If you’re one of the people whose golf grips have worn down, you must regrip immediately.
A shabby old grip can affect your swing, degrading your overall performance!
An old grip can also cause lesser traction, even with an added grip from a golf glove, which means saying hello to consistent shots and bidding goodbye to the chances of getting an albatross.
Don’t worry; re-gripping golf clubs is easy. You just have to remove the old grip, replace the grip tape, and install the new grip.
We’ll discuss all about why and how to regrip golf clubs in this article.
Why you should regrip your golf clubs
If you’re still unresolved about whether to re-grip your golf club, as you may feel that your performance is still the same and it may cut off your peaking momentum.
Here are my top 5 reasons that could help change your perspective:
1. Old grips, lesser traction
In time, old grips lose traction due to constant use, sweat, and dirt. As this becomes apparent, how you hold your golf club will feel different as it becomes slippy to the hands.
This situation can affect your swing and change your shots’ accuracy and direction.
Newer grips are efficient, and to give you a better idea in buying one, you should keep this in mind:
- Choosing your grip type (hard or softer grips): Corded, Rubber, Synthetic, or Wrap-Style grips
- Knowing your grip size: Junior, Standard, Midsize, Jumbo
- A round grip is best for smooth golfing
- A ribbed grip is best for beginners to get better alignment
2. Excessive grip pressure
Since old golf grips no longer have traction, you must exert more pressure to control the entire grip.
This means a higher possibility of having an improper golf swing release, which may cause weak shots, and can impede the following:
- Ball direction
- Spine and back impact
Golf experts prefer lighter grip pressure as it’s tension-free and plays a vital role in the wrist hinge movement, where the swing power comes from.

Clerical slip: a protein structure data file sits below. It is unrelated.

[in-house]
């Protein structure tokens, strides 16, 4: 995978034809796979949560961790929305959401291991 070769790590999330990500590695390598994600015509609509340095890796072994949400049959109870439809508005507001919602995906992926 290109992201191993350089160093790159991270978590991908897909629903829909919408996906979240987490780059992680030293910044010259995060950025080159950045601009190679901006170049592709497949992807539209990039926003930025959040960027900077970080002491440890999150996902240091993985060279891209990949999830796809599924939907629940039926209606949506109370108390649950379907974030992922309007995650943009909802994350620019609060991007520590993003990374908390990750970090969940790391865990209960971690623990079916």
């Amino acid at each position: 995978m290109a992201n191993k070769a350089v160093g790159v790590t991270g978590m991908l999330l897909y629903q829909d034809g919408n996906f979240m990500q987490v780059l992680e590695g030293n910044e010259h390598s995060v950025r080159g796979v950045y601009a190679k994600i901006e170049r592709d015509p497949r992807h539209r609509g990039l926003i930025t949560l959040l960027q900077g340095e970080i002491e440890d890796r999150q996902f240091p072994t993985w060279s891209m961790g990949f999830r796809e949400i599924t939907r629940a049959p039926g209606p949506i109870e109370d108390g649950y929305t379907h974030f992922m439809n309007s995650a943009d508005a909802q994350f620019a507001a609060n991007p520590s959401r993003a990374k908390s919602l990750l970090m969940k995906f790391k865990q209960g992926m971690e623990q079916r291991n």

3. Heat, sweat, and oil degrade golf grips
The heat, sweat, and oil from when you play golf can significantly affect the integrity of golf grips.
With less durability, you also have lesser efficiency and lesser chances of having a better golf experience.
Nevertheless, when your clubs and grips are exposed to these factors, you can clean them with soapy water and a clean cloth.
Instead of getting the help of a professional from a golf store, you can regrip clubs all by yourself and save some money.
The average payment for labor for each club regripping is about $2 to $4, and it will cost you approximately $35 to $200 for an entire set.
However, if you DIY, it will only cost you $4 to $20, which means you can save a lot, even just from the professional labor fee.
5. Regripped golf clubs give a better feel
Last, it would be best to regrip your golf club as it will deliver a better feel for your hands, resulting in easier yet more powerful and accurate swings.
It will also improve your control and help you steady the club as you get ready for a swing.
Use the same grips on your entire club set for uniformity and a better feel.
How to regrip golf clubs
With all these reasons for regripping your golf clubs, it just makes sense that the next thing you should do is to regrip them immediately.
Start by getting a regripping kit based on the method you will use with the following materials:
- Grip tapes
- Grip (and extra grips)
- Grip solvent
- Rubber vise clamp
- Double-sided tape
- Utility knife, straight blade, or hook blade
Now that you’re ready, proceed with these 3 easy steps:
Step 1: Remove old grip and old tape
First, remove the worn grip using these different methods:
- Cutting using the knife of choice
- Using compressed air
When you cut using a knife or box cutter, you must pull the grip backward until it forms a thick layer. Then, start at the top and cut it without hitting the graphite shafts.
You can do the pull-cut method repeatedly until you remove every golf grip from the club. After clearing the grips, just make sure to remove the excess grip tape at the shaft butt.